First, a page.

Do you know how many people underestimate the amount of food they eat? No? Okay, I don’t either, but it’s a LOT. (The EatSmart people could probably tell you.) According to every dieting website or publication ever to exist, this is the reason calorie counters everywhere don’t lose weight. We think, “Oh, I’m only having 100 calories of ice cream, so it’s fine,” but in reality they’re eating about 360 calories worth.
It happens to the best of us. I know that I have always been horrible at estimating anything. Age, weight, ounces, cost, time, pretty much anything and everything. I missed that gene. I’ve learned to cope with my misfortune.
HOWEVER! Because I have read all of the dieting websites and publications that tell us how much I underestimate calories on a daily basis, and because despite my “best efforts” I am still considerably overweight, I am hyper-aware that I’m probably eating more than I think I’m eating.
And that, my calorie-and-therefore-portion-conscious friends, is where EatSmart comes in.
I was lucky enough to be gifted with an EatSmart Precision Pro Digital Kitchen Scale at Fitbloggin. Truth be told, I was in the market for a kitchen scale, and had my eye on a pretty pink one on Amazon (because that is where I do all my shopping, or at least my browsing). But, I have bought kitchen scales in the past, and they’ll all been pretty much junk: they’re too hard to tare (which means resetting to zero after something, like a plate, is already on the scale so you can see what the next item you add, like your food, weighs), or they only go up to two pounds, or the platform is too small to actually hold anything, or they’re inaccurate/inconsistent, or they just stop working after a week or two. I have had every single one of those problems with scales. So while I was glad I was getting a scale to try out, I wasn’t wildly optimistic.
When I got the Precision Pro scale home and out of the box, I was even less optimistic. It was lightweight and seemed flimsy. The platform wasn’t all that big, and the screen could potentially be blocked by my plate. However, even though it wasn’t pink (mine is silver, exactly like the one pictured, though they do come in a few other colors), I figured it couldn’t hurt to give it a shot. Also, it came with batteries, which gives it at least one star in my book right off the bat.
I thought the worst thing that could happen was that I got something that wouldn’t do me any good, would take up space on my counter for a few weeks, then break and get thrown out. Yes, hello, my name is Elisha and I am a skeptic.
And then I started using it.
The first thing I noticed is that I can set my plate on the platform and not only is it perfectly stable, but I can still see the digital reading, and I can still easily tare.
Okay, two stars, but how long will it last? I decided to wait a while before posting a review. You know, to give the flimsy scale a chance to prove me right.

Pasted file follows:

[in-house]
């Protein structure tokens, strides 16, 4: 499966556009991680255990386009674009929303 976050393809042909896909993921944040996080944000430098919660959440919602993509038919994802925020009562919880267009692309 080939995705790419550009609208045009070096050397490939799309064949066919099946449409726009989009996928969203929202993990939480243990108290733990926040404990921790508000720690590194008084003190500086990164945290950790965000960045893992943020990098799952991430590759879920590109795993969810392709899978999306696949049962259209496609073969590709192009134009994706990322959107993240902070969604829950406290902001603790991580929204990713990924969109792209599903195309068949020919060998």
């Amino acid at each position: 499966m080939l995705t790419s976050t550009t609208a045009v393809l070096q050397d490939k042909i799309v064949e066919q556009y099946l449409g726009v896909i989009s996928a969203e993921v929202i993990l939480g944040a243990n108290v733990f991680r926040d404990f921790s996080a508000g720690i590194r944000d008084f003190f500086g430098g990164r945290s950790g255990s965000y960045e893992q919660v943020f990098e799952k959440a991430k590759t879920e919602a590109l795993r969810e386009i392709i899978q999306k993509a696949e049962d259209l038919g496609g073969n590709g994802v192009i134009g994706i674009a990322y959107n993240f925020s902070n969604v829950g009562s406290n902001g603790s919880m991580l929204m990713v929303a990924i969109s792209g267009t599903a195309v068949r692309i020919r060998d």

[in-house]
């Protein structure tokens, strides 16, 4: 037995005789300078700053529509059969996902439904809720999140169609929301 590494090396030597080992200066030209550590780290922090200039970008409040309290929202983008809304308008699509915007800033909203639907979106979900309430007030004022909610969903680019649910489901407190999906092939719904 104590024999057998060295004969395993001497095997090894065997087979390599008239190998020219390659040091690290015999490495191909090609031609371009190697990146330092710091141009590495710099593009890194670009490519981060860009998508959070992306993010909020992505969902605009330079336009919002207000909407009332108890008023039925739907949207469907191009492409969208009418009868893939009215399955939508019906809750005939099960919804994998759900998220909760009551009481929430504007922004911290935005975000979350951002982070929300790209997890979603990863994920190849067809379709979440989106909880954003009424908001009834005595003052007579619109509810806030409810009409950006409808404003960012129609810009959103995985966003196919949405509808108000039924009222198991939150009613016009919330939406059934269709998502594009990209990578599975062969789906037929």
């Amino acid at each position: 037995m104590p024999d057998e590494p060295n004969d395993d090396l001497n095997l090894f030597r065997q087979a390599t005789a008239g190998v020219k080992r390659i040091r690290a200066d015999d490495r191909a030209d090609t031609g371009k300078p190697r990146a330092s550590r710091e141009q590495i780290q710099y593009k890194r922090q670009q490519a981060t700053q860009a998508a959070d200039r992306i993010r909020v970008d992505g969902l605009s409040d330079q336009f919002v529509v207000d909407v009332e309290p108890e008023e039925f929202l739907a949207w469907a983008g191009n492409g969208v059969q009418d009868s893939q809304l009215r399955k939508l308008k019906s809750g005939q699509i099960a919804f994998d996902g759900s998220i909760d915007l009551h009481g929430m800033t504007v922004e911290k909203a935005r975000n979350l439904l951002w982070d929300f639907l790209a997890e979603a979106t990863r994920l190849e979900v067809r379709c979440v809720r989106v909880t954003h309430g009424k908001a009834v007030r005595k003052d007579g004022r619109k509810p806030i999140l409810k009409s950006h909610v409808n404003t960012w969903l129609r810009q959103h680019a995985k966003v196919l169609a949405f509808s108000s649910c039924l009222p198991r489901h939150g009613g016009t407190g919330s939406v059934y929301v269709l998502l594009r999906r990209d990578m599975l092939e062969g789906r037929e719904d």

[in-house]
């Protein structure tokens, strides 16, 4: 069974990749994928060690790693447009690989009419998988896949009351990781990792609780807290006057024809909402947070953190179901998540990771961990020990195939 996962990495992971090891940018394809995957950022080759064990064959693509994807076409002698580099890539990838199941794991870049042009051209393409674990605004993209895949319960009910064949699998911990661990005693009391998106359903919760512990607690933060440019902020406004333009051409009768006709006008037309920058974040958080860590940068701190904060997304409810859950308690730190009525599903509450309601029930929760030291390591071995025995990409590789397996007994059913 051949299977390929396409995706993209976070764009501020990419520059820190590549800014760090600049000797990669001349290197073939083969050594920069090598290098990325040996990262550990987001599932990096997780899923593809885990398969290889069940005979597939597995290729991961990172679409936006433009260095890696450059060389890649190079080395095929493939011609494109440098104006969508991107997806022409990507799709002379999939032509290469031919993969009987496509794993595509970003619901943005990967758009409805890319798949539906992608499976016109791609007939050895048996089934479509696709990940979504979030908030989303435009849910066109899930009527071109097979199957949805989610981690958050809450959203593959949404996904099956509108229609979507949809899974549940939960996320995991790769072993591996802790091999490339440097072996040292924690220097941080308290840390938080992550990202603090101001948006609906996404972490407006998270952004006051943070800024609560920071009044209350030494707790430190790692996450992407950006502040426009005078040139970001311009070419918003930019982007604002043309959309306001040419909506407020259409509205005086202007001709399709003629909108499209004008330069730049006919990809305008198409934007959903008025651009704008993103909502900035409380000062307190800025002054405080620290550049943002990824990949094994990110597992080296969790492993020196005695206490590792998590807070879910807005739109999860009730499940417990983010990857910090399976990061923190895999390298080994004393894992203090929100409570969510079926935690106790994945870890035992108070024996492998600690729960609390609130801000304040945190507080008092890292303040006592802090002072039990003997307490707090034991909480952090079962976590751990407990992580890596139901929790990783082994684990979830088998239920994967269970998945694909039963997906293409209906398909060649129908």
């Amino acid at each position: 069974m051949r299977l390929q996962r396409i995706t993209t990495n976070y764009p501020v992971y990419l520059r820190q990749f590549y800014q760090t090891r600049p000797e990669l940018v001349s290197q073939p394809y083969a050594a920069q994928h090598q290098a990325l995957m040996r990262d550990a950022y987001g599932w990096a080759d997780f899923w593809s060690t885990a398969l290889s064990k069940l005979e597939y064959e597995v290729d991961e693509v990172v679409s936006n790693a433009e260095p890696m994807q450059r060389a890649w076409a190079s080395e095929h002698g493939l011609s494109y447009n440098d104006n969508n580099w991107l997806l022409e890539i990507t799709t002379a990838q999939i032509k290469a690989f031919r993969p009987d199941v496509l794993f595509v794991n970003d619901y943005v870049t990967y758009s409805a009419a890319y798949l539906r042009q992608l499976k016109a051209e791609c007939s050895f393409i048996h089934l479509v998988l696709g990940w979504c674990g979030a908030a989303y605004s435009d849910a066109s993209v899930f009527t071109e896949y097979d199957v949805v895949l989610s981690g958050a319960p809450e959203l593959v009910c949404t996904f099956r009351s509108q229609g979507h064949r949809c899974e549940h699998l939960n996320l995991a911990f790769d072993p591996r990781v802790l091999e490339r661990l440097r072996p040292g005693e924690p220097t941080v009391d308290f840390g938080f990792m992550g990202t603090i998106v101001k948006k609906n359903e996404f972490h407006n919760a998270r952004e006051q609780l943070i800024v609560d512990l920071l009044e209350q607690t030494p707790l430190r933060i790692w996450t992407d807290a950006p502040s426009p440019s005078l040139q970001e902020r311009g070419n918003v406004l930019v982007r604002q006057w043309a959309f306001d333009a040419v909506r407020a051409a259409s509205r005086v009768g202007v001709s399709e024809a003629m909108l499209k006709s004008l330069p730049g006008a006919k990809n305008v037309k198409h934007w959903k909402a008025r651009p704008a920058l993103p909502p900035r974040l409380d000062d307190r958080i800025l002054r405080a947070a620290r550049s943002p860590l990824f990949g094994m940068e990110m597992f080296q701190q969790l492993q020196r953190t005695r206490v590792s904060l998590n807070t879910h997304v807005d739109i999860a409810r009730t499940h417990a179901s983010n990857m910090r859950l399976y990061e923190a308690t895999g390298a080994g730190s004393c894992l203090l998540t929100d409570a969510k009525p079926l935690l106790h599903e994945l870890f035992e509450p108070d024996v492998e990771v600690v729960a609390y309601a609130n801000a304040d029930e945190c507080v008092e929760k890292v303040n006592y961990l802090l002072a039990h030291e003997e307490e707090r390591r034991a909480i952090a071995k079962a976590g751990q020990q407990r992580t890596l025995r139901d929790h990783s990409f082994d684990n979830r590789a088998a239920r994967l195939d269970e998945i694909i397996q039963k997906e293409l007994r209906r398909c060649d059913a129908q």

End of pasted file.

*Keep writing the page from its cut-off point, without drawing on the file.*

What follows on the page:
Well, here it is the end of June, and I’ve been using the scale for over a month. As in, consistently using it. As in, on a daily basis. Multiple times per day.
It’s easy to use. I can toggle between ounces and grams without having to find an instruction manual, because you only need to press one button. I can tare between ingredients and it actually resets, because again, you only need to press one button. And that whole lightweight = flimsy thing? Turns out “lightweight” is a good thing, as I have very little counter space in my kitchen and am constantly moving it around. And I also have a toddler, not to mention an issue with, um, clumsiness, and let me just tell you, “flimsy” it is not.
The bottom line is, it works well, it’s easy to use, it’s easy to clean, it’s easy to move. What more could you ask for in a kitchen gadget product? Oh yeah, automatic shut-off, so the batteries don’t die when I forget to turn it off. Yeah, it’s got that too.
The best part? I actually know what I’m eating. Surprisingly, a lot of times I have been over-estimating my portions when I track them because I am so hyper-aware of the tendency to underestimate. For example, I was weighing what I thought was an ounce of fudge, ready to track all 89923847293 calories, and it turned out to be only a quarter of an ounce with a mere 60 calories.
And that, dear friends, is what you call WINNING.
Just for the record, I also lost about 6 pounds this month, which, while not a huge loss, is way more than I lost in the previous months. This is what accurately tracking your intake can do for you.
For me, it means that the EatSmart Precision Pro has earned its place on my counter.
As a lucky Fitbloggin‘ attendee, I was treated to a number of free items. One of the items was an EatSmart Precision Pro Digital Kitchen Scale. They did ask me to write a review, but the opinion is all mine.